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108 Am. Soc'y Int'l L. Proc. 370 (2014)
Leashing the Dogs of War: Examining the Effects of LOAC Training at the U.S. Military Academy and in Army ROTC

handle is hein.journals/asilp108 and id is 384 raw text is: 370 ASIL Proceedings, 2014

treaties actually spur investment flows. In a fascinating paper, Adam Chilton, who is joining
the faculty at the University of Chicago Law School, explores an alternative theory that
foreign policy interests best predict the countries with which the United States signs BITs.
International law, in other words, can purport to have a particular focus, but it involves
strategies and has effects that are not reflected in the text. Chilton provides an excellent
review of the existing literature, presents an important new theory, and thoughtfully analyzes
new data in support of this theory. His project shows how realist perspectives remain important
for empirical investigation.
The law of armed conflict is notoriously the most challenged in terms of its effectiveness
given the extreme context in which it operates. Using important original survey research,
Andrew Bell, a graduate of the University of Virginia School of Law and current Ph.D.
candidate at Duke, turns to micro-analysis of organizational culture to explore how training
over time affects cadets' ethical norms toward the treatment of civilians during armed conflict.
Earlier work has speculated that it is such training that should give meaning to the law of
war, such as the treatment of civilians during armed conflict, but this theory has not been
tested. Bell does so by turning his research away from macro-state analysis and toward micro-
organizational analysis. He examines the effects of training at the U.S. Military Academy and
Army ROTC through comparative surveys of cadets during their freshman and senior years.
This ongoing research, which examines the effects of law of war training on both military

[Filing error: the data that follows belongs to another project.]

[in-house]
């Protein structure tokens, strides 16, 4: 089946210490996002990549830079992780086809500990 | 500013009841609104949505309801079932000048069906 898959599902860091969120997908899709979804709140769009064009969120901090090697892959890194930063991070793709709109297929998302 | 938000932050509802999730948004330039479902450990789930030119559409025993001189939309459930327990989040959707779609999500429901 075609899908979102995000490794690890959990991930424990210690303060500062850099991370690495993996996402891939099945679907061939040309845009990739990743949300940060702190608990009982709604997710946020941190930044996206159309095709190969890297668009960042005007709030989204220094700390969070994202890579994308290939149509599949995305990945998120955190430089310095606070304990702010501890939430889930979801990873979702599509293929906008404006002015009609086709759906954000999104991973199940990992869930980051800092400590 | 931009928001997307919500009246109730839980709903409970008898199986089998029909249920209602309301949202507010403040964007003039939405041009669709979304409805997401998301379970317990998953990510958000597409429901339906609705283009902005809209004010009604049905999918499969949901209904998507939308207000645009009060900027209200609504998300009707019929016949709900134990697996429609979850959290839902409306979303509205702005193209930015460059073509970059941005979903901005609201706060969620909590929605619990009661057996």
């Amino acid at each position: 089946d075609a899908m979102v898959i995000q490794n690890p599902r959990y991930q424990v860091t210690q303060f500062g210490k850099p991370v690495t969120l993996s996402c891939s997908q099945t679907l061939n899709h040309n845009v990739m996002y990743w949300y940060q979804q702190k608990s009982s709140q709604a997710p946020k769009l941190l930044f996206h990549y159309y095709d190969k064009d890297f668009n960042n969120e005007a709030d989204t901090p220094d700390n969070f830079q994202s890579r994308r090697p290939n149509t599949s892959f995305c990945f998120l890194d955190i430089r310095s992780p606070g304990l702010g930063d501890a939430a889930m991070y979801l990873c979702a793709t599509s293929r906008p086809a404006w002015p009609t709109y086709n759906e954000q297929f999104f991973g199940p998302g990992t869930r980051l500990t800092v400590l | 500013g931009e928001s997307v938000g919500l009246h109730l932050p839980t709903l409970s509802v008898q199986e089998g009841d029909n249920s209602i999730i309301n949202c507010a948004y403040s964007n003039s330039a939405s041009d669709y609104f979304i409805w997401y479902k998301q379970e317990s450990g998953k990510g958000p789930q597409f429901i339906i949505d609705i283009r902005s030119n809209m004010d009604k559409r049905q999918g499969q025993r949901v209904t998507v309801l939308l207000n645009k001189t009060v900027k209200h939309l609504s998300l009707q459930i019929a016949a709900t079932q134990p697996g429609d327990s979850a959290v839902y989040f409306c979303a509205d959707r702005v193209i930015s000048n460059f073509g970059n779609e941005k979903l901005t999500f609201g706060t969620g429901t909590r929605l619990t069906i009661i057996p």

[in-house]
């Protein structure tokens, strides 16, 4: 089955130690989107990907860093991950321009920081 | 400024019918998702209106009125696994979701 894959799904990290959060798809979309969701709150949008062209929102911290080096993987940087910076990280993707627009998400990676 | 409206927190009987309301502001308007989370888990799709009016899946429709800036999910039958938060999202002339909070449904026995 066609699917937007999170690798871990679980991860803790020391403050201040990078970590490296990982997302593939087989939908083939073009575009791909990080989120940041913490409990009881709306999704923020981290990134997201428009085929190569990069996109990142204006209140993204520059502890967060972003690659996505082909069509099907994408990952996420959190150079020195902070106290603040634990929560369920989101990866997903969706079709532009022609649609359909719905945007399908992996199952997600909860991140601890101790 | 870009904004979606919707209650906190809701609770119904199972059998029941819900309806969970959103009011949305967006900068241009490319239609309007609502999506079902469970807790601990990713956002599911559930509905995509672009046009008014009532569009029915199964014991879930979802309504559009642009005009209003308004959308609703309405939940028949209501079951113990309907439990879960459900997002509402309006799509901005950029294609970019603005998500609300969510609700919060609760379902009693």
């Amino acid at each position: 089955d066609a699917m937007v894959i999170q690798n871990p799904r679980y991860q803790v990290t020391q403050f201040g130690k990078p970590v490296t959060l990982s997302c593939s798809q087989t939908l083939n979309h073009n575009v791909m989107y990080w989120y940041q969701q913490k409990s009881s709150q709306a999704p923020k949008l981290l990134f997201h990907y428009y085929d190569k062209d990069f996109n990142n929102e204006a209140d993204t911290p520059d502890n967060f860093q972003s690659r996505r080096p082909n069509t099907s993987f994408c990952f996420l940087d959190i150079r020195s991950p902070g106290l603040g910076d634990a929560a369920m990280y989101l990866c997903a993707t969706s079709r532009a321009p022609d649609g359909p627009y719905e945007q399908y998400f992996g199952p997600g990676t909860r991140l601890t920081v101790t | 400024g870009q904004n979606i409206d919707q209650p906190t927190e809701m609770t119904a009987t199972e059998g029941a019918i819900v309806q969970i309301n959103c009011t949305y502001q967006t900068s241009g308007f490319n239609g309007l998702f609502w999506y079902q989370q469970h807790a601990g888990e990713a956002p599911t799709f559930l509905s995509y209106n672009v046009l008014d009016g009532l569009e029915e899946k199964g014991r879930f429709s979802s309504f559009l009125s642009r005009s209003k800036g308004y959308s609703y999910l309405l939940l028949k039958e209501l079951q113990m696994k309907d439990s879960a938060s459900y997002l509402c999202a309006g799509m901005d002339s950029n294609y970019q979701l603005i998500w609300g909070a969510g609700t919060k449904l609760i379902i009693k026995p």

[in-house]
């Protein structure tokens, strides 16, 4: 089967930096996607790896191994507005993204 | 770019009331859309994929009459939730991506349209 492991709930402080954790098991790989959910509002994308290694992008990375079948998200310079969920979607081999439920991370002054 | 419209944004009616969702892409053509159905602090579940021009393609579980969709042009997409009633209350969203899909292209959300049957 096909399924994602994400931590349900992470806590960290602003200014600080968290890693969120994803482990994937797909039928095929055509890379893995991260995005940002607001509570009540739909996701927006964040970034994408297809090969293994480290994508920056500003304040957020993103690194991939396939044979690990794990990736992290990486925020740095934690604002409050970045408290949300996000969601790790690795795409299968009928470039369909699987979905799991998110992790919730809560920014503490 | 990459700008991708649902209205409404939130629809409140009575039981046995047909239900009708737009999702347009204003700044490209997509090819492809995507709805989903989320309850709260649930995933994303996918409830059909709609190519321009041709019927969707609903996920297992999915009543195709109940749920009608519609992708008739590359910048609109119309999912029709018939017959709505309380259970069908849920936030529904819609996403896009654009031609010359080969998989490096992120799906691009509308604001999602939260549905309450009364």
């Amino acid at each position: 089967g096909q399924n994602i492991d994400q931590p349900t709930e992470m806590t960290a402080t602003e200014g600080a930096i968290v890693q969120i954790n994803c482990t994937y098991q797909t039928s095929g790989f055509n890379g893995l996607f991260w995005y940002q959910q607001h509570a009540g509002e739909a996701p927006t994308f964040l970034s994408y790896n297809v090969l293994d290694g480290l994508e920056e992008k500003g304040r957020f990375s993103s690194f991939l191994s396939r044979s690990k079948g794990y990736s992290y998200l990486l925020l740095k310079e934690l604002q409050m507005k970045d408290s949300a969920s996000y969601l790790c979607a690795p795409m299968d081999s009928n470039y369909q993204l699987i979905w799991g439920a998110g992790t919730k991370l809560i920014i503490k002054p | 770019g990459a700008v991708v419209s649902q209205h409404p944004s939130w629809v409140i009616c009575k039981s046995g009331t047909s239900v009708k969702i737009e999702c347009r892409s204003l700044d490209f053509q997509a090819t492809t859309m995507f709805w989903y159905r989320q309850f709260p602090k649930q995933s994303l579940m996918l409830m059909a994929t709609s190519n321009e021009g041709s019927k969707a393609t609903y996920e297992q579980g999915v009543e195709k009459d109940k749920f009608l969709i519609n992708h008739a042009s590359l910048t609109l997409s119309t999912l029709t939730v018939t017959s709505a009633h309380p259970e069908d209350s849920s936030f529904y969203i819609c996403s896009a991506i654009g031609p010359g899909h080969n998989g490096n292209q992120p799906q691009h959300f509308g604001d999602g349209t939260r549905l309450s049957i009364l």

members' internal norms and their behavior in combat, represents an important, cutting-edge
turn in the assessment of how, and the conditions under which, international law matters.
Finally, Anna Schrimpf, a Ph.D. candidate at Princeton, who unfortunately cannot be part
of these published proceedings, presented compelling work building from an original dataset
that investigates international NGOs' behavior in the international law sphere. As initiatives
increasingly involve public-private partnerships to develop international law, exemplified in
the realm of health law in particular, empirical investigations of NGO activity become critical.
In this work, Schrimpf investigates how NGOs in the field of health law make decisions as
to what health law initiatives to support.
These scholars, at various points in their early careers, are to be followed. We are fortunate
to have them as part of a collective effort to build better understanding of how international
law conditionally operates, whether among states, engaging private actors, or operating
transnationally at the national and subnational levels. Their work reflects how international
law's reach has expanded and how it dynamically interacts with domestic legal systems and
sub-national organizations.
By Andrew Bell*
What effect does international law have on military behavior on the battlefield? What
factors drive states to comply-or not comply-with the law of armed conflict (LOAC)? In
recent decades, legal scholars have wrestled with this question, arguing variously that the
law's effects come from the shaping of actors' internal norms, the changing of external
. J.D., University of Virginia School of Law; Ph.D. Candidate in Political Science, Duke University; M.A.,
University of Virginia; M.A., Duke University; M.T.S., Duke Divinity School, Predoctoral Fellow, The Elliott
School of International Affairs, George Washington University.

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